After last year’s very wet fall, farmers didn’t know what to expect for spring planting. Fortunately, weather conditions dried the soils, and Minnesota growers worked diligently to get their seeds in the soil.
Yet to be harvested on Nov. 3, 2019, was 30 percent of the sugarbeets, 20 percent of the soybeans and 56 percent of the corn across Minnesota. Soil moisture was about 38 percent surplus and 61 percent adequate according to Minnesota Ag Stats.
Fast forward to May 24, 2020, and soil moisture was about 15 percent surplus and 80 percent adequate across the state.
The U.S. Drought Monitor listed an area of abnormally dry conditions running from west central Minnesota diagonally to Duluth and throughout most of the northeast.
Wet conditions in northwest Minnesota slowed progress, although growers worked hard to seed the last fields as quickly as field conditions allowed.
Sugarbeets in northwest Minnesota
American Crystal Sugar Company’s 2020 sugarbeet plantings have gone about as well as could be expected, although not ideal due to excess soil moisture, said Joe Hastings, general agronomist for the company.
American Crystal Sugar Company growers had 97 percent of their sugarbeets planted by May 26, according to Hastings.
They remained a little bit behind but hoped to be finished planting before the end of May. The wettest areas were the districts of Hillsboro, East Grand Forks and Crookston.
“Moorhead to the south and Drayton, N.D., to the north, they were going pretty good,” he said. “They weren’t as wet and were further ahead.”
Their growers started seeding sugarbeets on April 22. Some beets were just planted during the Memorial Day weekend of May 23-25, while other beet fields were already receiving their first herbicide applications.
In general, growers from all three sugarbeet cooperatives, American Crystal Sugar Company, as well as Southern Minnesota Beet Sugar Cooperative and Minn-Dak Farmers Cooperative, planted their sugarbeets first before other crops. Sometimes small grains are planted first and then sugarbeets.
Using crop production data from previous years, American Crystal Sugar Company staff created models that show the impact of planting date on tonnage. With that information the cooperative created the Targeted Acres Program, or TAP. This is an opportunity for shareholders to offer additional acres for sugarbeet plantings if needed to supply factories with the optimum number of available tons for sugar extraction. Established in 2015, TAP acres have only been needed in 2019 and 2020. Ten thousand TAP acres were approved for 2019 and 15,000 acres were approved for 2020. Both years, the cooperative had later-than-average planting dates.
“If it gets so far behind that we’re going to lose potential, then we say, ‘Okay, we need so many extra acres of sugarbeets to raise enough tons to bring us back up to our plan level.’ So TAP functions like that,” he said.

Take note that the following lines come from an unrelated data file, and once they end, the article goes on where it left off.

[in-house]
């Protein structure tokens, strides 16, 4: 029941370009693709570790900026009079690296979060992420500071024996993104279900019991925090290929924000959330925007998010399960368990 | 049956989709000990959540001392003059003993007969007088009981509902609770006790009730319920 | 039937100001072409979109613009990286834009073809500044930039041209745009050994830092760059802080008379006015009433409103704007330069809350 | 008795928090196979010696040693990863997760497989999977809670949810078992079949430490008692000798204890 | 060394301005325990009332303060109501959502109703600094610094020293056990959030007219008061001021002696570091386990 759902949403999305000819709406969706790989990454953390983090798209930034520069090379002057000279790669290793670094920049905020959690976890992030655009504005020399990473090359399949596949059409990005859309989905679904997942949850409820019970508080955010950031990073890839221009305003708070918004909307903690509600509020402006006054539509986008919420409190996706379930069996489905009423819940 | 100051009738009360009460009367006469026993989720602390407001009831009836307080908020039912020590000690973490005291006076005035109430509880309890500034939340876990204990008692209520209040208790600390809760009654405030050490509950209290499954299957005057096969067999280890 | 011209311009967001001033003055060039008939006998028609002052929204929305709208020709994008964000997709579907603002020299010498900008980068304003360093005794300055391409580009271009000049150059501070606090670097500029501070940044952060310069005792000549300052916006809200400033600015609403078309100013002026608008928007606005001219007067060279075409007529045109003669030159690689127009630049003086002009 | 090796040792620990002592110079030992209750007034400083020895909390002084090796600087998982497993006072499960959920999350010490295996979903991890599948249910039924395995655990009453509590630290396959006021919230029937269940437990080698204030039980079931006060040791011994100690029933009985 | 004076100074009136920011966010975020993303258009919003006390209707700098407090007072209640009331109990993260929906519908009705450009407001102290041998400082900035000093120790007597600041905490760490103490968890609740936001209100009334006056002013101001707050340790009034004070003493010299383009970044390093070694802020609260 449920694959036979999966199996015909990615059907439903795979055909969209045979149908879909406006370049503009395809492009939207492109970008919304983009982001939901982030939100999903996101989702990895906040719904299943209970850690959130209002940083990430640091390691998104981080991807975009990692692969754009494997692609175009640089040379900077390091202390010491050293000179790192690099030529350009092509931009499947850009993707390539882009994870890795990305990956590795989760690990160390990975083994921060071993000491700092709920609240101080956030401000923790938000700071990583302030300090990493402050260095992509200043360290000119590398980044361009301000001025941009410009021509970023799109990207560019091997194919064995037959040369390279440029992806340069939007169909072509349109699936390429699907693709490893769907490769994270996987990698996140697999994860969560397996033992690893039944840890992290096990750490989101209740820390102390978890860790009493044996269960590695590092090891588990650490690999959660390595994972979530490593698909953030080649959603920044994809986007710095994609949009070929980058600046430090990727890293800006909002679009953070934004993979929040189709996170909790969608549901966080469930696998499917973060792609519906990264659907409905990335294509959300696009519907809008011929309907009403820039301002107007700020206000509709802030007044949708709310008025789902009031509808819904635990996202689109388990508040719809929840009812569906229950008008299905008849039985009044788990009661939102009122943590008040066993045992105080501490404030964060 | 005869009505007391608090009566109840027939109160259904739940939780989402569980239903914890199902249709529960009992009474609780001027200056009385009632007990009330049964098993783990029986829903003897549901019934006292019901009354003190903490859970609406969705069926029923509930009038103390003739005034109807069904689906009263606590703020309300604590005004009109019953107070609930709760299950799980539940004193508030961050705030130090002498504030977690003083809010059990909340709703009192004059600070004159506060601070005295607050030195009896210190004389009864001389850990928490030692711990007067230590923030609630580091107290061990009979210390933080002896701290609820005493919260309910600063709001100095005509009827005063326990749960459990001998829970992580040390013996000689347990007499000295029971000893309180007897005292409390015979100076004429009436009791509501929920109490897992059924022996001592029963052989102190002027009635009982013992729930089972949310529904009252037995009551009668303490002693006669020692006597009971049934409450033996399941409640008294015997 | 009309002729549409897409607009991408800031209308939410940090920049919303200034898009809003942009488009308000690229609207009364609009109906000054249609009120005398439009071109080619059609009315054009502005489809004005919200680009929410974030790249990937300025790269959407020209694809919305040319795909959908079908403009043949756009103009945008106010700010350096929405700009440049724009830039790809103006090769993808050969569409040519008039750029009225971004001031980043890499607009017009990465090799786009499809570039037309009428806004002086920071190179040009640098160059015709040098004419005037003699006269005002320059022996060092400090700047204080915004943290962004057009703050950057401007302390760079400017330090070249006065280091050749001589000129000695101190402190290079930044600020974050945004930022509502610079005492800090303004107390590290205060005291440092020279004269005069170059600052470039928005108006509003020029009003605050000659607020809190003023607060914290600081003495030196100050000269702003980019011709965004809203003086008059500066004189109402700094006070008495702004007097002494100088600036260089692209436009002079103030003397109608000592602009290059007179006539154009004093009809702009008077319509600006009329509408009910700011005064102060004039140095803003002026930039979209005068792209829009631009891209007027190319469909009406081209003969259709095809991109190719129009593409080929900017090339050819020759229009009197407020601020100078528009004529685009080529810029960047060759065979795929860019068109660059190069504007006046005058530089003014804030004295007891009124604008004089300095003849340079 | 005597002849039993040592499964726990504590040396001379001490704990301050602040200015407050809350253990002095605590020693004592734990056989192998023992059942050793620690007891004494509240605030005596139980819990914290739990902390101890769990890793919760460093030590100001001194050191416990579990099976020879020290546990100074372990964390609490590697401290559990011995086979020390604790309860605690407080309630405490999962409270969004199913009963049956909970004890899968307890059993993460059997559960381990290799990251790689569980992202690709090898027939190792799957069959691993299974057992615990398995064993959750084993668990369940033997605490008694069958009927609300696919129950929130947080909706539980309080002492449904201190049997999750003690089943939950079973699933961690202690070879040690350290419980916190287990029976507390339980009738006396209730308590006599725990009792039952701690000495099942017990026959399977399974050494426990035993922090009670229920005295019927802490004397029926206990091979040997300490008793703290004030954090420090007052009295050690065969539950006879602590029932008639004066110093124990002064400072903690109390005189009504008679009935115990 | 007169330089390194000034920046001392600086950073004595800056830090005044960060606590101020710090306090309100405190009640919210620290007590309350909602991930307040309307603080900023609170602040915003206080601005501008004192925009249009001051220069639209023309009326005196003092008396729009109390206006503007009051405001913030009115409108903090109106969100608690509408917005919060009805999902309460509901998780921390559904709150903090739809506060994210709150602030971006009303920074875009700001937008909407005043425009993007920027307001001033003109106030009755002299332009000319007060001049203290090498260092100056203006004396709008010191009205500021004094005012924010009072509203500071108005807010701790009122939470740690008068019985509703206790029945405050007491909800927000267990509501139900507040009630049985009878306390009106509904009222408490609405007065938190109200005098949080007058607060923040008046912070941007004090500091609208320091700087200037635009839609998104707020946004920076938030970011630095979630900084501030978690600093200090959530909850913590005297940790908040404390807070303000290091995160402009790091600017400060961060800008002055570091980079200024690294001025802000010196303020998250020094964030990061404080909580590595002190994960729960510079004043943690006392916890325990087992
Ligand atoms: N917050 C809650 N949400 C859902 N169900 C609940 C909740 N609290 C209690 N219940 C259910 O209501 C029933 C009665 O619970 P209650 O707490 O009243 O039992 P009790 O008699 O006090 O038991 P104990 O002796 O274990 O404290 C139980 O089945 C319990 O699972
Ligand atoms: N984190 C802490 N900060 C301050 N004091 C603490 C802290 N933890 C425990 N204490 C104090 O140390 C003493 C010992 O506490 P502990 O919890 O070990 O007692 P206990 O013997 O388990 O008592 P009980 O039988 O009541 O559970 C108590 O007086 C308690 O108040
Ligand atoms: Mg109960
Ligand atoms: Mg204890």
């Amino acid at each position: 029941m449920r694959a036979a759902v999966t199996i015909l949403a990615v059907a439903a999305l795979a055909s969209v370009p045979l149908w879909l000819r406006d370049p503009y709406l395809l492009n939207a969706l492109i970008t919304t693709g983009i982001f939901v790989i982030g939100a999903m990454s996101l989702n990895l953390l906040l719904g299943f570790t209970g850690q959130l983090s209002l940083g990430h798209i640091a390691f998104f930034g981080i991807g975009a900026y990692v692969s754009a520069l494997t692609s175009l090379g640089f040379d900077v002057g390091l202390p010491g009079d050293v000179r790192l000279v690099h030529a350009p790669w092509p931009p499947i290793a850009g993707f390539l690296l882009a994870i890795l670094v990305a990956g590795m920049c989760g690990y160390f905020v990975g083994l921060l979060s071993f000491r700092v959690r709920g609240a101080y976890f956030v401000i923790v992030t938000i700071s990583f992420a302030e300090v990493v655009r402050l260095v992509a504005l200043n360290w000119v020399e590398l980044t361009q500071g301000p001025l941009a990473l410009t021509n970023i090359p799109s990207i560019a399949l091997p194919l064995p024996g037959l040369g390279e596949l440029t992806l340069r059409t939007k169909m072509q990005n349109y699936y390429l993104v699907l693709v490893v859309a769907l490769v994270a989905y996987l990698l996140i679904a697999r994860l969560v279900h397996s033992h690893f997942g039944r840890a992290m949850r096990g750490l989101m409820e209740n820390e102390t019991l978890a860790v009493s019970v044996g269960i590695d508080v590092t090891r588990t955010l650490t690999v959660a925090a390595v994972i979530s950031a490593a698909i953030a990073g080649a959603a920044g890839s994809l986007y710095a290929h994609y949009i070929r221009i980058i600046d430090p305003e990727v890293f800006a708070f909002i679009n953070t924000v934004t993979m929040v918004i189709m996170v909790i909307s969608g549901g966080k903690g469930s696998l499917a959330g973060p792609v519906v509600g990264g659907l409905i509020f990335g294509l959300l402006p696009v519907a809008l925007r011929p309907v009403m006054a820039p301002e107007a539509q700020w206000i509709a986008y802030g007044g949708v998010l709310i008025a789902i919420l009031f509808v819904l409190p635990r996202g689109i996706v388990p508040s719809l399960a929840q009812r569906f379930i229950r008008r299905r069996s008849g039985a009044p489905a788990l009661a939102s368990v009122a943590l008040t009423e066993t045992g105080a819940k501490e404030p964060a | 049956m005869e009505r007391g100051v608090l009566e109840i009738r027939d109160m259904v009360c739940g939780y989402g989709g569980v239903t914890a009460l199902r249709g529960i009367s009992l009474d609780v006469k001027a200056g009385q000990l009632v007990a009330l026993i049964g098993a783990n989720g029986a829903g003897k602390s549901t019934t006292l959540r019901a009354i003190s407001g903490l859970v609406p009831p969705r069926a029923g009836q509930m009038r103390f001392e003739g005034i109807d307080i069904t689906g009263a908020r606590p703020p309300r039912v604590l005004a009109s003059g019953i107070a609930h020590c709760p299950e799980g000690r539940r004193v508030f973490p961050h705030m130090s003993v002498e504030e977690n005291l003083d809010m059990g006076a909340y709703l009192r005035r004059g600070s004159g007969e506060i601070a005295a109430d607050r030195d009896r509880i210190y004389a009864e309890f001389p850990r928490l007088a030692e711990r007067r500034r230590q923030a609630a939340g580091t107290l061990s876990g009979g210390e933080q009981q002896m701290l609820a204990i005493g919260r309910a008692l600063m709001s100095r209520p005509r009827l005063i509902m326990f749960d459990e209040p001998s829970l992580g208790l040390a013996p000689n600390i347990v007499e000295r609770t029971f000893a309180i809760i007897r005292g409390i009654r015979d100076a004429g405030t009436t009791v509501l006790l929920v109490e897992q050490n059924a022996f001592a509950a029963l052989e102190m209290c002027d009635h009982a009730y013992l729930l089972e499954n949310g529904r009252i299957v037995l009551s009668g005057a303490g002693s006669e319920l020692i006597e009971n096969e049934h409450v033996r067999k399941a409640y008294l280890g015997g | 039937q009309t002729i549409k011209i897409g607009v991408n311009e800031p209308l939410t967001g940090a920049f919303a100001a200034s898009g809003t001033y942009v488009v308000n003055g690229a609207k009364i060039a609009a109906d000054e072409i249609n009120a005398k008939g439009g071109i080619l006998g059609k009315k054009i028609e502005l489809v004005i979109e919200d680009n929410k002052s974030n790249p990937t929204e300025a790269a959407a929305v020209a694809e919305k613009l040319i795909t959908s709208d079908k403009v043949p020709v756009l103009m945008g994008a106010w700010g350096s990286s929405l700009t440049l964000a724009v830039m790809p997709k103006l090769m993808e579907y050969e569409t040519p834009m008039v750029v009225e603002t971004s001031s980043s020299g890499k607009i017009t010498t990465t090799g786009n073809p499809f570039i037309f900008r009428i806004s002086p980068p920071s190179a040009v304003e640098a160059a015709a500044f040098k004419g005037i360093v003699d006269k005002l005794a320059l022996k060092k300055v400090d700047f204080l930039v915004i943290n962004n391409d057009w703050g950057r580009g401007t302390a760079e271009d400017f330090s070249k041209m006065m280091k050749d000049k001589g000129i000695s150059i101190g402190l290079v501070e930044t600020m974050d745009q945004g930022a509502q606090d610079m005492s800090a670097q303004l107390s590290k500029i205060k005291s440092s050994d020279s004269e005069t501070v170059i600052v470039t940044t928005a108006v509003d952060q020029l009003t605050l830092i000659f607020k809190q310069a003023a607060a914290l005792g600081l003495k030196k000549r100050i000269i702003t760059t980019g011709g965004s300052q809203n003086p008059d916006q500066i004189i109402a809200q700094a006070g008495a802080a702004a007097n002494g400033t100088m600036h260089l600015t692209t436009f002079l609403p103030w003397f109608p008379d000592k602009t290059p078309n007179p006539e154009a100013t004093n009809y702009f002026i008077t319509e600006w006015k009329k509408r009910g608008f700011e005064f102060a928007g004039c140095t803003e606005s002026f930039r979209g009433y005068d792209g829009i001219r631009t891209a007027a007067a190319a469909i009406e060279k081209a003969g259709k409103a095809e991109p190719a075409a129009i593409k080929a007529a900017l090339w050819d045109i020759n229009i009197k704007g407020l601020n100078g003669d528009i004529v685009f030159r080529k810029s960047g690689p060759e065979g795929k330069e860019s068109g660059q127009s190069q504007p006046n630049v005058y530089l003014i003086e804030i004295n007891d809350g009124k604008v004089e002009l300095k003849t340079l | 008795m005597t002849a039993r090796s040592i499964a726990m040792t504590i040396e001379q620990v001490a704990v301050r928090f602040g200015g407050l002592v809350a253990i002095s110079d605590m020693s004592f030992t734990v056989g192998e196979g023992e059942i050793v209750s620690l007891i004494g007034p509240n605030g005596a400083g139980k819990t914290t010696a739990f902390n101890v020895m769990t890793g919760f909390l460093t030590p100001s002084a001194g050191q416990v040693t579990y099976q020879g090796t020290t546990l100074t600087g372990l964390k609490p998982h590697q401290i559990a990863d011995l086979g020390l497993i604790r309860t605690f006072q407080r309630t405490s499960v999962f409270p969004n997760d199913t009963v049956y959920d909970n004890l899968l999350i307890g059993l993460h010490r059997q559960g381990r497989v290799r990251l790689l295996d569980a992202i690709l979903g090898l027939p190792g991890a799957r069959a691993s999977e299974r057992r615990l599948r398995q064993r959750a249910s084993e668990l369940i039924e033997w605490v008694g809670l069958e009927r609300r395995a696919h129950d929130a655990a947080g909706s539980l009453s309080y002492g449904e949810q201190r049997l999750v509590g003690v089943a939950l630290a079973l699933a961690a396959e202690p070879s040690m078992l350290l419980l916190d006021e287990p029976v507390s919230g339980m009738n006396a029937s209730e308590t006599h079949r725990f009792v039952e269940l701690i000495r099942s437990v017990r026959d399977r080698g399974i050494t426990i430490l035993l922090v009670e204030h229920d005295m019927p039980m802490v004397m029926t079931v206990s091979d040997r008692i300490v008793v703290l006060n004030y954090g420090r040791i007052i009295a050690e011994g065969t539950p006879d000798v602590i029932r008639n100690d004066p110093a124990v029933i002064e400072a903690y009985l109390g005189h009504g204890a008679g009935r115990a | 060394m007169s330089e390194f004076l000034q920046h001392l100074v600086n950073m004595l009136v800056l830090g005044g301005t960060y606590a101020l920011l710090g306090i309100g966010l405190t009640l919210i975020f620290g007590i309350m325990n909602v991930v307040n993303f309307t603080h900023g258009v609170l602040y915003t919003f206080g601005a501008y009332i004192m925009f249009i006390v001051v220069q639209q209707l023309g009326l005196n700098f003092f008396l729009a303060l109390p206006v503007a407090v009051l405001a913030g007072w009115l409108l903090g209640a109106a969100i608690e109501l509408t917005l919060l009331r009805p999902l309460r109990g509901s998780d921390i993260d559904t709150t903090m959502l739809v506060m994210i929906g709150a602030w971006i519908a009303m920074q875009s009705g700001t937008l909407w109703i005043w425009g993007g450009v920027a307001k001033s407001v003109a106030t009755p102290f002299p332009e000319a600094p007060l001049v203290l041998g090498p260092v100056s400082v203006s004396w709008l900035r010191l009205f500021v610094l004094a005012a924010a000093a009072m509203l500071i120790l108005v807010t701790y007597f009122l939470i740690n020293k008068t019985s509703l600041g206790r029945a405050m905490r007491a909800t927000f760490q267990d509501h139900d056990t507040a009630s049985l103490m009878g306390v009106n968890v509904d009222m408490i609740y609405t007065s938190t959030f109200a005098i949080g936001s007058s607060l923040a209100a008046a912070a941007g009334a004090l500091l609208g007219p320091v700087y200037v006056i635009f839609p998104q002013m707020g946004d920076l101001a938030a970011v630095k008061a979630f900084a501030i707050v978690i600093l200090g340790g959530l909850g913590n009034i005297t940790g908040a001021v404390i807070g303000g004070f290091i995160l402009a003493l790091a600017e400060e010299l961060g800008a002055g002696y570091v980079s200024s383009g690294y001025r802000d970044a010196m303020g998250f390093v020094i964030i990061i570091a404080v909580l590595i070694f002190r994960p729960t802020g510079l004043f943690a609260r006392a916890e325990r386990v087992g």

As the sugarbeet growing season continues on, growers will watch for signs of cercospora, a very significant disease. An earlier planting date with good stand establishment will help fight this disease, said Ashok Kumar Chanda, University of Minnesota assistant professor in sugarbeet pathology.
“Hopefully they will have a good year for the sugarbeet,” Chanda said on May 26. “The good news at least in the southern part (of Minnesota) is they planted five weeks ago. If the crop is off to a quick start, that helps. Unfortunately, the conditions that are right for better sugarbeets are also good for cercospora. Both love moisture and heat.”
When the sugarbeet canopy closes and heat builds up, cercospora multiply. Growers rotate many fungicides to control the fungus.
Across the southern tier of Minnesota counties, growers were able to get corn and soybeans planted, but cool temperatures in mid-May were concerning, said Brandon Hulme, agronomist for Champion Seed of Ellsworth, Iowa.
Champion Seed is a family-owned company based out of central Iowa. Their main target market is all of Iowa, western and central Nebraska and northern Missouri. They recently added southern Minnesota and southeast South Dakota to their customer base.
Their corn products for Minnesota include 96-102-day hybrids. Their soybeans include 1.7-2.0 maturity varieties.
“We carry a full lineup of corn and soybeans that reach all the way into Missouri on the full-season side,” he said.
Hulme described southern Minnesota’s spring planting conditions as “ideal and dry” with cold temperatures in mid-May.
“Quite a few of our customers were able to get a lot planting done at the end of April, and quite a few were able to be completely wrapped up by the first week of May,” he said. “The biggest concern was we just needed some heat and sunshine.”
Rainfall amounts above 3 inches were common across the region and soils were saturated. Cooler temperatures also slowed emergence and growth.
“Overall we’re off to a pretty good start here,” he said. “Growers are getting equipment cleaned up and put away before they bring out their side dress machines. The last couple of years, we’ve seen an increase in Y-drops and late-season nitrogen applications for corn.
“With the new soybean herbicide technologies using the Enlist weed control system, as well as the Xtend crop system soybeans, growers will be preparing for applications of those products.”
Across Minnesota, growers reported the following rainfall amounts for May 23-25: Ada 0.3-inch; Bemidji 0.75 inch; Fergus Falls 0.75-1.5 inch; Sartell 0.17; Franklin 0.7; and Lake Benton received 0.5-inch over Memorial Day weekend.